By Esther Sun
“Other than that I know only what Gerardo told me,” narrator Grace says about protagonist Charlotte in Joan Didion’s 1977 novel A Book of Common Prayer. “That she cried not for God but for Marin.”
Indeed, A Book of Common Prayer is less about religion and more about “the breakdown of a certain set of shared assumptions, a certain narrative,” in the words of David Ulin as he writes about Didion’s famous essay Slouching Towards Bethlehem. In A Book of Common Prayer, Grace Strasser-Mendana, a powerful widow in the fictional Latin American country Boca Grande, recounts her memories of an American woman named Charlotte Douglas who mysteriously arrives in Boca Grande and stays for several months. Later we discover that Charlotte’s teenage daughter Marin is part of a revolutionary group that has perpetrated terrorist attacks in the US. We also learn that Charlotte is in Boca Grande waiting for – and hoping that – Marin will pass through to engage with los guerrilleros there.
Notes of reflection and questioning soften Grace’s account (“I have not been the witness I wanted to be”), which unfolds less blisteringly than the narrative from Maria’s voice in Didion’s earlier novel Play It As It Lays (“I am what I am. To look for ‘reasons’ is beside the point”). Because of this, and ironically also because of Grace’s numerous reminders of her stories’ secondhand nature, it is easier to trust Grace more than Maria as a reliable narrator. Perhaps Grace’s voice seems closer to Didion’s own, though I expect Didion drew inspiration for Grace and Maria both from herself.
From what I gathered, the main question Didion wants readers to ask is whether Charlotte truly is just “an outsider of romantic sensibility” or if, rather, she knows more about herself, Boca Grande, and what she is doing there than Didion initially leads us to believe. Regarding this question of Charlotte being an outsider of romantic sensibility, Grace says, “In any case I am no longer sure that she was.” Yet, after finishing the book, I am not entirely convinced that Charlotte isn’t.
Sure, there is the bare-handed chicken-killing. There is Marin. And, of course, there is the climactic death so reminiscent of Bovary, Pontellier, Karenina, and even Didion’s heroines from other novels. Charlotte’s death may not have been a directly intentional suicide, but the sense of tragedy expands even more tensely in Charlotte’s refusal to leave Boca Grande and her last call for Marin rather than God.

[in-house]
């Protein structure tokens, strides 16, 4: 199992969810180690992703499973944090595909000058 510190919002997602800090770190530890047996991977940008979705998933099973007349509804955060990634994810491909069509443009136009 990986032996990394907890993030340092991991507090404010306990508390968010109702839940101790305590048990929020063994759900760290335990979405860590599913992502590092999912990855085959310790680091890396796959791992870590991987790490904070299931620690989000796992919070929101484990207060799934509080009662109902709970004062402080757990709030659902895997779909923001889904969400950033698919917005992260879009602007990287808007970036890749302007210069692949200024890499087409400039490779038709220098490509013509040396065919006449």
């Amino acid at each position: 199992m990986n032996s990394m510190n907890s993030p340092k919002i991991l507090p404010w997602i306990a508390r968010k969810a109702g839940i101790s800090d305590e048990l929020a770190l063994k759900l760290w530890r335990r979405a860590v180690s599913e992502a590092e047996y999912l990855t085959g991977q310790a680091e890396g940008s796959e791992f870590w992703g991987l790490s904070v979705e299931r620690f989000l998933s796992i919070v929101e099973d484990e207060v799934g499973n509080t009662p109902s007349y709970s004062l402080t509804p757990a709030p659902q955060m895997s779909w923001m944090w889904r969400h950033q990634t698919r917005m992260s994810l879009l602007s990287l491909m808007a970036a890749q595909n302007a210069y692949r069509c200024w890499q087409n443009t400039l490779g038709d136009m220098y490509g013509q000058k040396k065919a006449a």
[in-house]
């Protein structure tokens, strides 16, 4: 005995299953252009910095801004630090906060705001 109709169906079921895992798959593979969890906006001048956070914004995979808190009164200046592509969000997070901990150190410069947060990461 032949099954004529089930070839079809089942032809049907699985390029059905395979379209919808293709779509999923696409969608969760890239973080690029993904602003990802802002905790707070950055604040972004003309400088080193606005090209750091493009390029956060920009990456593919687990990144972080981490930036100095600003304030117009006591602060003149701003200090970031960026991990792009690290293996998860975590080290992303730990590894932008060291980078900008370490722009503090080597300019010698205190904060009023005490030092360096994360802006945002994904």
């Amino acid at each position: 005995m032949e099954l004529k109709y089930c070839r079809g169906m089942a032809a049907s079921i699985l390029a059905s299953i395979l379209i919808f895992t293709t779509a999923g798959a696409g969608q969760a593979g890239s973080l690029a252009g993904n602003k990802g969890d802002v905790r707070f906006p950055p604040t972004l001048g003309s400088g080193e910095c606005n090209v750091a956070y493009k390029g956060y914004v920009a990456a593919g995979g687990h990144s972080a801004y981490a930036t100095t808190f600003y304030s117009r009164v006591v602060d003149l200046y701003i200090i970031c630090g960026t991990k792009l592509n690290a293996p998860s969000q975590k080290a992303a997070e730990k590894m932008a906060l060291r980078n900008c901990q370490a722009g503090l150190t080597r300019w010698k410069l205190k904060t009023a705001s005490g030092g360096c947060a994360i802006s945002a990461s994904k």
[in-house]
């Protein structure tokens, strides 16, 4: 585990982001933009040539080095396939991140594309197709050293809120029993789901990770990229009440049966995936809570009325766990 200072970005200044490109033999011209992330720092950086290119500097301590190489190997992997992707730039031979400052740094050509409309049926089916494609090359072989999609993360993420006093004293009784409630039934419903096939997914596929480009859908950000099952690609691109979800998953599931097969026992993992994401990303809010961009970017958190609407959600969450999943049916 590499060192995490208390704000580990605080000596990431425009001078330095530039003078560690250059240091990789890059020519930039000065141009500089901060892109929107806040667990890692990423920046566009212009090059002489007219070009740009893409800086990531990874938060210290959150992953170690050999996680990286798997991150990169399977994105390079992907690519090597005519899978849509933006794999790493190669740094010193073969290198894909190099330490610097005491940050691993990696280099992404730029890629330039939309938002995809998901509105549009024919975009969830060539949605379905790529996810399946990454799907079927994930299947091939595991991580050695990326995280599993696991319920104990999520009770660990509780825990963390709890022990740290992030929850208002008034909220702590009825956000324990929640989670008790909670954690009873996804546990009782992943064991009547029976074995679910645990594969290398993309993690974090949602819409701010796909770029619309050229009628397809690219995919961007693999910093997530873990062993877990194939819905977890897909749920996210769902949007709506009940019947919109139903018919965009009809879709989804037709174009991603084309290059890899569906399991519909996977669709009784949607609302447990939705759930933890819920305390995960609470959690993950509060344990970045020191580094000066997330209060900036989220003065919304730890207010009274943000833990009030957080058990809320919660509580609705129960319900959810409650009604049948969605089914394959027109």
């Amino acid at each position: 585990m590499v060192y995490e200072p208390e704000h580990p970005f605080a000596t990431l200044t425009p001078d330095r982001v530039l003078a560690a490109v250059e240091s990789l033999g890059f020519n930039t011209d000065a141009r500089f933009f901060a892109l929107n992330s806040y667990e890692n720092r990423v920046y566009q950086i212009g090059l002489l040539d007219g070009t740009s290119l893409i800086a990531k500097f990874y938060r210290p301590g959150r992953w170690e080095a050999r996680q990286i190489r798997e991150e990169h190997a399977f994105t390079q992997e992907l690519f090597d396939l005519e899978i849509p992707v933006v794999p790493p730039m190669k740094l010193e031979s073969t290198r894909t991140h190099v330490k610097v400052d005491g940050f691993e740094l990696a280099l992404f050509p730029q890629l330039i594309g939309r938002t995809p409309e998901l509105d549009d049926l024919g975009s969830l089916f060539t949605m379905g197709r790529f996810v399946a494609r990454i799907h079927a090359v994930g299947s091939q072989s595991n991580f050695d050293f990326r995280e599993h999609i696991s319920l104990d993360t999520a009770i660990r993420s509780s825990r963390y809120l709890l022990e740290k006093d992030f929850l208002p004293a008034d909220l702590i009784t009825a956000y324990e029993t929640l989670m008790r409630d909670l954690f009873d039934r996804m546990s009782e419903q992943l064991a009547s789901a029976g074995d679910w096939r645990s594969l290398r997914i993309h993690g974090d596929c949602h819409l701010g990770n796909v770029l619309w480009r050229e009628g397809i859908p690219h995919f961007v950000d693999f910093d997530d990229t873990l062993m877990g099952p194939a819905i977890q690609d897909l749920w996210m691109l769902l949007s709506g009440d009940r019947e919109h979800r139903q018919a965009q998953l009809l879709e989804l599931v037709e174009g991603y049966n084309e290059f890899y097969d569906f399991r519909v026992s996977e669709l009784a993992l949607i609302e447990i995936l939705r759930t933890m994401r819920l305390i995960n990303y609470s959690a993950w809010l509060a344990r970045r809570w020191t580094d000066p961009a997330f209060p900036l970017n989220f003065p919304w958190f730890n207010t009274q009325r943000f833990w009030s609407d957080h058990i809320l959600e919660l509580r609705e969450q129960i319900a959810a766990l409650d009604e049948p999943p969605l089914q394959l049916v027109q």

Charlotte’s sensibility lies in her pain, which is rooted by her knowledge, deep down, that she has lost her daughter, her infant child, and the man she loves. In contrast and simultaneous congruity, her romanticism lies in her insistence on waiting for Marin at the airport every day; her refusal to accept that her daughter is not the golden child in the Easter dress she wishes Marin still is. It is a romanticism driven by desperation, sure, but in this context “romantic” doesn’t need to imply its usual starry-eyed connotation. As far as we care, Charlotte’s actions, though tragic, are idealistic and impractical enough to be romantic. Finally, sleeping with Gerardo and befriending Grace doesn’t make Charlotte any less of an outsider to Boca Grande’s highest political circle; perhaps partially due to Grace’s persistent focus on Charlotte in the narrative, Charlotte remains a “norteamericana cunt” and an object of fascination all the way up until her last walk towards the lights at the Capilla del Mar.
What Didion has successfully convinced me of, however, is the disillusionment, the worldview breakdown, and the “proof that things fall apart” for her characters in A Book of Common Prayer, just as she documented in Slouching Toward Bethlehem and later expanded on in Play It As It Lays. There is a common sense of hopelessness – a common disheartening lack of direction in her characters’ lives that is perhaps one of the most compelling aspects of her fiction. Maybe this disillusionment that so tragically characterized the 60s and 70s is what helps Didion’s striking, brazen, staunchly self-aware voice shine. Maybe, as she relays this disillusionment through her narrative, her voice is what makes the disillusionment so tragic.
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